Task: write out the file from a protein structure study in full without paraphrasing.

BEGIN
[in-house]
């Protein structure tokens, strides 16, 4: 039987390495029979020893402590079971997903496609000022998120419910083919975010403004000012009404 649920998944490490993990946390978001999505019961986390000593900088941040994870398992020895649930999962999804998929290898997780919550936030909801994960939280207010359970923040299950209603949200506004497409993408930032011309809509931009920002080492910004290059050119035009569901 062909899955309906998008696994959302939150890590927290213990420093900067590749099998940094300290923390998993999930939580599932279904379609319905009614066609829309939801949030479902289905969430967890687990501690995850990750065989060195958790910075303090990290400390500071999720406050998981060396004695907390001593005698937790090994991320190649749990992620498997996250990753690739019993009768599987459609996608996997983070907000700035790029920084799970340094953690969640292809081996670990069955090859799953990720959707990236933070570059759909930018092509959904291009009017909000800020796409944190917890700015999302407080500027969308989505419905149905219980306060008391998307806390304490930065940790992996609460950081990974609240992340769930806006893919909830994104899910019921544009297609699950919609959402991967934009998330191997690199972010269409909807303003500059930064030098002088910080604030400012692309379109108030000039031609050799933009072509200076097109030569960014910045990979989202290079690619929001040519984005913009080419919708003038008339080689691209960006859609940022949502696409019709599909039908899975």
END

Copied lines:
[in-house]
């Protein structure tokens, strides 16, 4: 039987390495029979020893402590079971997903496609000022998120419910083919975010403004000012009404 649920998944490490993990946390978001999505019961986390000593900088941040994870398992020895649930999962999804998929290898997780919550936030909801994960939280207010359970923040299950209603949200506004497409993408930032011309809509931009920002080492910004290059050119035009569901 062909899955309906998008696994959302939150890590927290213990420093900067590749099998940094300290923390998993999930939580599932279904379609319905009614066609829309939801949030479902289905969430967890687990501690995850990750065989060195958790910075303090990290400390500071999720406050998981060396004695907390001593005698937790090994991320190649749990992620498997996250990753690739019993009768599987459609996608996997983070907000700035790029920084799970340094953690969640292809081996670990069955090859799953990720959707990236933070570059759909930018092509959904291009009017909000800020796409944190917890700015999302407080500027969308989505419905149905219980306060008391998307806390304490930065940790992996609460950081990974609240992340769930806006893919909830994104899910019921544009297609699950919609959402991967934009998330191997690199972010269409909807303003500059930064030098002088910080604030400012692309379109108030000039031609050799933009072509200076097109030569960014910045990979989202290079690619929001040519984005913009080419919708003038008339080689691209960006859609940022949502696409019709599909039908899975």